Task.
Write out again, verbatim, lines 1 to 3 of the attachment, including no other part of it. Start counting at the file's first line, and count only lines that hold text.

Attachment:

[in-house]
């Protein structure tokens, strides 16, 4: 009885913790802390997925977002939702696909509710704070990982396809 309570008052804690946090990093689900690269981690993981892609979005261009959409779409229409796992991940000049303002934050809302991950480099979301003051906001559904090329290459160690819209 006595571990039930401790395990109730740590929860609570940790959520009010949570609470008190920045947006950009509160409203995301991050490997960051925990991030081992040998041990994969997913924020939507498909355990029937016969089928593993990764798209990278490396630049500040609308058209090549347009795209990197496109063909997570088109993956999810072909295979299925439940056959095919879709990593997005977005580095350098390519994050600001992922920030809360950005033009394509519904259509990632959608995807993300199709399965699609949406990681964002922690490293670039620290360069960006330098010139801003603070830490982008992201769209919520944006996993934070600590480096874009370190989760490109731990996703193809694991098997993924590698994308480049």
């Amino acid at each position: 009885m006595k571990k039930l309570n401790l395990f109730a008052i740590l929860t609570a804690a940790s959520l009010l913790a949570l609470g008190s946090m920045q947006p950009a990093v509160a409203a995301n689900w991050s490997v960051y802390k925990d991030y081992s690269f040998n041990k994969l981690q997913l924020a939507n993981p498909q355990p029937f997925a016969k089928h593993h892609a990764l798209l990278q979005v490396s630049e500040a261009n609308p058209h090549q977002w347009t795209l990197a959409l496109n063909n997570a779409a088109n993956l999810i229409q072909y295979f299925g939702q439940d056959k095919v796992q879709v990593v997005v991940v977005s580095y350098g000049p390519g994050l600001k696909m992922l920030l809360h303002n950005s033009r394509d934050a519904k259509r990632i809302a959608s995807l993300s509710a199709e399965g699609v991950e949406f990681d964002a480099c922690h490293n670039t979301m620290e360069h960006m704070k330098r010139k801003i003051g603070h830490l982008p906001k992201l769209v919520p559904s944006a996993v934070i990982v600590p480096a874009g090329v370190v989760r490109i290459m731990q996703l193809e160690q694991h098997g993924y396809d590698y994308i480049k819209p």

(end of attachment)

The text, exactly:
[in-house]
């Protein structure tokens, strides 16, 4: 009885913790802390997925977002939702696909509710704070990982396809 309570008052804690946090990093689900690269981690993981892609979005261009959409779409229409796992991940000049303002934050809302991950480099979301003051906001559904090329290459160690819209 006595571990039930401790395990109730740590929860609570940790959520009010949570609470008190920045947006950009509160409203995301991050490997960051925990991030081992040998041990994969997913924020939507498909355990029937016969089928593993990764798209990278490396630049500040609308058209090549347009795209990197496109063909997570088109993956999810072909295979299925439940056959095919879709990593997005977005580095350098390519994050600001992922920030809360950005033009394509519904259509990632959608995807993300199709399965699609949406990681964002922690490293670039620290360069960006330098010139801003603070830490982008992201769209919520944006996993934070600590480096874009370190989760490109731990996703193809694991098997993924590698994308480049």
């Amino acid at each position: 009885m006595k571990k039930l309570n401790l395990f109730a008052i740590l929860t609570a804690a940790s959520l009010l913790a949570l609470g008190s946090m920045q947006p950009a990093v509160a409203a995301n689900w991050s490997v960051y802390k925990d991030y081992s690269f040998n041990k994969l981690q997913l924020a939507n993981p498909q355990p029937f997925a016969k089928h593993h892609a990764l798209l990278q979005v490396s630049e500040a261009n609308p058209h090549q977002w347009t795209l990197a959409l496109n063909n997570a779409a088109n993956l999810i229409q072909y295979f299925g939702q439940d056959k095919v796992q879709v990593v997005v991940v977005s580095y350098g000049p390519g994050l600001k696909m992922l920030l809360h303002n950005s033009r394509d934050a519904k259509r990632i809302a959608s995807l993300s509710a199709e399965g699609v991950e949406f990681d964002a480099c922690h490293n670039t979301m620290e360069h960006m704070k330098r010139k801003i003051g603070h830490l982008p906001k992201l769209v919520p559904s944006a996993v934070i990982v600590p480096a874009g090329v370190v989760r490109i290459m731990q996703l193809e160690q694991h098997g993924y396809d590698y994308i480049k819209p």